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J Antimicrob Chemother. 2007 May;59(5):1021-4. Epub 2007 Apr 5.

Susceptibility of Pseudomonas aeruginosa to antimicrobials: a 2004 French multicentre hospital study.

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Ecole du Val de Grâce, Paris et Hôpital d'Instruction des Armées Bégin, St Mandé, France.



Pseudomonas aeruginosa is a major causative agent of hospital infections. The purpose of this study was to determine the antibiotic susceptibility of P. aeruginosa in a French multicentre study and to investigate the mechanisms of beta-lactam resistance.


Four hundred and fifty non-repetitive strains of P. aeruginosa were collected in 15 French university hospitals in 2004. MICs of antibiotics were measured by agar dilution methods. For all the strains with MICs of ticarcillin >16 mg/L, detection and identification of the beta-lactamases, quantitative determination of cephalosporinase and overproduction of the MexAB-OprM efflux pump were evaluated.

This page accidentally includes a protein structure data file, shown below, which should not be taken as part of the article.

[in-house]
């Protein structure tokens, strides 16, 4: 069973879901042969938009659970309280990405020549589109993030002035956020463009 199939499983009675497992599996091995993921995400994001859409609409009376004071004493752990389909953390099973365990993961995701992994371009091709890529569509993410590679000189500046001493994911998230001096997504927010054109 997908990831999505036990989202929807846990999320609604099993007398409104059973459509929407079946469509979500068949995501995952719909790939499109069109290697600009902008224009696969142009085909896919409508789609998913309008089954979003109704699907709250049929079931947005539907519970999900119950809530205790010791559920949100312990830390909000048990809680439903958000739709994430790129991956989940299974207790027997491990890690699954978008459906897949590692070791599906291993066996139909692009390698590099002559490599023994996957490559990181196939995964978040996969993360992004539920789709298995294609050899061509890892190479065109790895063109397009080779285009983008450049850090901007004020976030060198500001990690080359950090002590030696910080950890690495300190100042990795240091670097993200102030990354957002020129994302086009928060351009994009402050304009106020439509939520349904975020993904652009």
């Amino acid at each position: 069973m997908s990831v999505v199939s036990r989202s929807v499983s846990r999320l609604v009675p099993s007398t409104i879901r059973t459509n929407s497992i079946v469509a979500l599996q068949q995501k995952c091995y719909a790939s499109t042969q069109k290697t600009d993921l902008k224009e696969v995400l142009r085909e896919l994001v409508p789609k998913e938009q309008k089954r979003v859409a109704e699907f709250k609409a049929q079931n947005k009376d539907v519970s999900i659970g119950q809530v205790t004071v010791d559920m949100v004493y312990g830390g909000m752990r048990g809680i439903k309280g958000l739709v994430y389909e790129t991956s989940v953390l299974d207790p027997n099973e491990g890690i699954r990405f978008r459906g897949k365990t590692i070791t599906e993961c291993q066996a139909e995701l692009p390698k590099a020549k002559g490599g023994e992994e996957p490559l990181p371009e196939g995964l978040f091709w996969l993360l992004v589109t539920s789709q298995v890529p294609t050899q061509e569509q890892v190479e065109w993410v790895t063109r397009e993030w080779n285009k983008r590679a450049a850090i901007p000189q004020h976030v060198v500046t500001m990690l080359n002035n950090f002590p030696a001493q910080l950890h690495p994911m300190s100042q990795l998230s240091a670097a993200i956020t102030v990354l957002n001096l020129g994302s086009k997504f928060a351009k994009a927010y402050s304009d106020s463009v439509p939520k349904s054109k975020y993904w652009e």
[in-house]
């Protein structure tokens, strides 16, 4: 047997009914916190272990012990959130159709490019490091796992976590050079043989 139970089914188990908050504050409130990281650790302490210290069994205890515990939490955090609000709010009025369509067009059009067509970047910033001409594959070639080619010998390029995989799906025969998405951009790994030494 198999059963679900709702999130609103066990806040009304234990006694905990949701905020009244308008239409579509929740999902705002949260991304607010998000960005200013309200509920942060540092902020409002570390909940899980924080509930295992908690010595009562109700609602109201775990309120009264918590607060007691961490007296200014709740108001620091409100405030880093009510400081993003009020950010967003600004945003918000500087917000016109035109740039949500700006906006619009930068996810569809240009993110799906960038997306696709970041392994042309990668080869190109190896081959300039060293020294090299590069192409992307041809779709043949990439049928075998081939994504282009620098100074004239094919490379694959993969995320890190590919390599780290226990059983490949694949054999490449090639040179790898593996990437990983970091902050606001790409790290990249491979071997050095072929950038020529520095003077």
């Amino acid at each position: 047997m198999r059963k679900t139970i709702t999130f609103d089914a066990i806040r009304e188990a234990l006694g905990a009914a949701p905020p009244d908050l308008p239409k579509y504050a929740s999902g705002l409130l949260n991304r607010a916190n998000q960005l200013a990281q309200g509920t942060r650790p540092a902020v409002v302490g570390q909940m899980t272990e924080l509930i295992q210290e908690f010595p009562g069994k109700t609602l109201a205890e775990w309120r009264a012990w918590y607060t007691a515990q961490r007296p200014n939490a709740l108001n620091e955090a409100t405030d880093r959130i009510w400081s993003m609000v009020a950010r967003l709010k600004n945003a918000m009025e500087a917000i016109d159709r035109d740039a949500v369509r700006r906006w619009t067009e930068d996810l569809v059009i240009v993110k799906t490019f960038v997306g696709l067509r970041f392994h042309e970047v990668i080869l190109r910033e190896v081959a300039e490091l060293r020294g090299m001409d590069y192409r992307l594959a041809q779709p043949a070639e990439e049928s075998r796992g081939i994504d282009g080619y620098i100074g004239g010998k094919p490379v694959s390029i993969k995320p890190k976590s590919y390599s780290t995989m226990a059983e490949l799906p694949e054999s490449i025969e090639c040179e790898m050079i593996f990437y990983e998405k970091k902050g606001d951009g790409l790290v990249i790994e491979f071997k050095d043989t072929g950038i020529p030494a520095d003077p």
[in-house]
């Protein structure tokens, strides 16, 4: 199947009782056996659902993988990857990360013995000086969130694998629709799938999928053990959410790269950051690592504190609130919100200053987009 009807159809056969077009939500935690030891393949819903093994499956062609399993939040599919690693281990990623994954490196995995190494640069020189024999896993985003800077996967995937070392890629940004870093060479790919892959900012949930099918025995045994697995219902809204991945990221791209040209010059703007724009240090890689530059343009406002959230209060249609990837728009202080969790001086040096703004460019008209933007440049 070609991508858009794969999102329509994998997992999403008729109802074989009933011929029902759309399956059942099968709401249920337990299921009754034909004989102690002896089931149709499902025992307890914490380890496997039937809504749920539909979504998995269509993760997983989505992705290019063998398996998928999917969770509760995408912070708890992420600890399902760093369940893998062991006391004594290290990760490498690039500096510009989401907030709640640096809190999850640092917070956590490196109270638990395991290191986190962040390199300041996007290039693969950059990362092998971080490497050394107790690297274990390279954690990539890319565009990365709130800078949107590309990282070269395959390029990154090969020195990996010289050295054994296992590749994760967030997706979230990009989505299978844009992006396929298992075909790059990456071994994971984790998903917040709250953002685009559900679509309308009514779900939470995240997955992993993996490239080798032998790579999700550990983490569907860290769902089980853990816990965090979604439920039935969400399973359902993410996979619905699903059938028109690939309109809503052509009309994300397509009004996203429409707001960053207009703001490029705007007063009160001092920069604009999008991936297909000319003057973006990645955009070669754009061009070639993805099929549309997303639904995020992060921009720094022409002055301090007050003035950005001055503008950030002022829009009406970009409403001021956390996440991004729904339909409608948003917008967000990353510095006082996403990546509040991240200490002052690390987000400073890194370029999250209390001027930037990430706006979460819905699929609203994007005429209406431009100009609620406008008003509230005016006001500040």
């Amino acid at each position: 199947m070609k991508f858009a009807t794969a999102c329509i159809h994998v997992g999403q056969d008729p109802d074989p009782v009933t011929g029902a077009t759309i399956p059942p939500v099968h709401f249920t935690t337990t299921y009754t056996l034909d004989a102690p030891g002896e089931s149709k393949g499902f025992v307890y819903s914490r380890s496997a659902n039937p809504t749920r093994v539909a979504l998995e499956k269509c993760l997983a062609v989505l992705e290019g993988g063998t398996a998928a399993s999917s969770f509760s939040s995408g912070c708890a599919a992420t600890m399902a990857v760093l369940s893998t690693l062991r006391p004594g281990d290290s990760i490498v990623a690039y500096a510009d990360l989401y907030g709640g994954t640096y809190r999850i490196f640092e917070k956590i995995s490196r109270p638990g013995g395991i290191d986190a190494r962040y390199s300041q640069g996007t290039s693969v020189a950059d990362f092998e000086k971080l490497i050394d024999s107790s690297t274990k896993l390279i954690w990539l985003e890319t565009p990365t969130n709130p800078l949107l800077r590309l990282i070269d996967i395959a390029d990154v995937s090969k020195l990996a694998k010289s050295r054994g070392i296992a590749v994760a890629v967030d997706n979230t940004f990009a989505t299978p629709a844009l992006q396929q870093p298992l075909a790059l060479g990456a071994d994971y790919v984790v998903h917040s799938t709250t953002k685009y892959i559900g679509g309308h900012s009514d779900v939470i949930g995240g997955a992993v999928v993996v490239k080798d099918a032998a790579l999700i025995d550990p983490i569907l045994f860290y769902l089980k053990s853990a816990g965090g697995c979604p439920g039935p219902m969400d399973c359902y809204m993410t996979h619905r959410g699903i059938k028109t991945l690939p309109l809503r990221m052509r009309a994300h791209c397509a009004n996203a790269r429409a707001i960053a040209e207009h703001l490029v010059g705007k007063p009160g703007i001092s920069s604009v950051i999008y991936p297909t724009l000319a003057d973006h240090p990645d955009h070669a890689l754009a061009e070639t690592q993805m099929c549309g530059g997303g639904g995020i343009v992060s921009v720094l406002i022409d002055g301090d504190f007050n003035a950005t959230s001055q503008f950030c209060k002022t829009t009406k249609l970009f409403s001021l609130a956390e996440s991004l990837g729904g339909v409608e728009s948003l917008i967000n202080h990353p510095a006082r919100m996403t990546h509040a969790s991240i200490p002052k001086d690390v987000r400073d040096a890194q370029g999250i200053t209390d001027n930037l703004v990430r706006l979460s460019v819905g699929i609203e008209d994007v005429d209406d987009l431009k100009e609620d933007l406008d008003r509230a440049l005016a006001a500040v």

The percentages of susceptible isolates were as follows: ticarcillin, 62%; ticarcillin + clavulanic acid, 61%; piperacillin, 78%; piperacillin + tazobactam, 80% (MICs <or= 16 mg/L); aztreonam, 50%; ceftazidime, 78%; cefepime, 64%; imipenem, 83%; tobramycin, 80% (MICs <or= 4 mg/L); amikacin, 86% (MIC <or= 8 mg/L); ciprofloxacin, 68%; and levofloxacin, 57% (MICs <or= 1 mg/L). Decreased susceptibility to imipenem was linked in two cases to VIM-type carbapenemase production. Overexpression of the AmpC cephalosporinase, production of acquired beta-lactamases including SHV2a extended-spectrum beta-lactamase and overproduction of the MexAB-OprM efflux pump were present in 16.9%, 6.5% and 22.3% of the strains, respectively.


In the last decade, the overall susceptibility of P. aeruginosa hospital isolates to antibiotics has remained quite stable in France. However, the emergence of extended-spectrum beta-lactamases and carbapenemases in different locations is a matter of concern.

[Indexed for MEDLINE]

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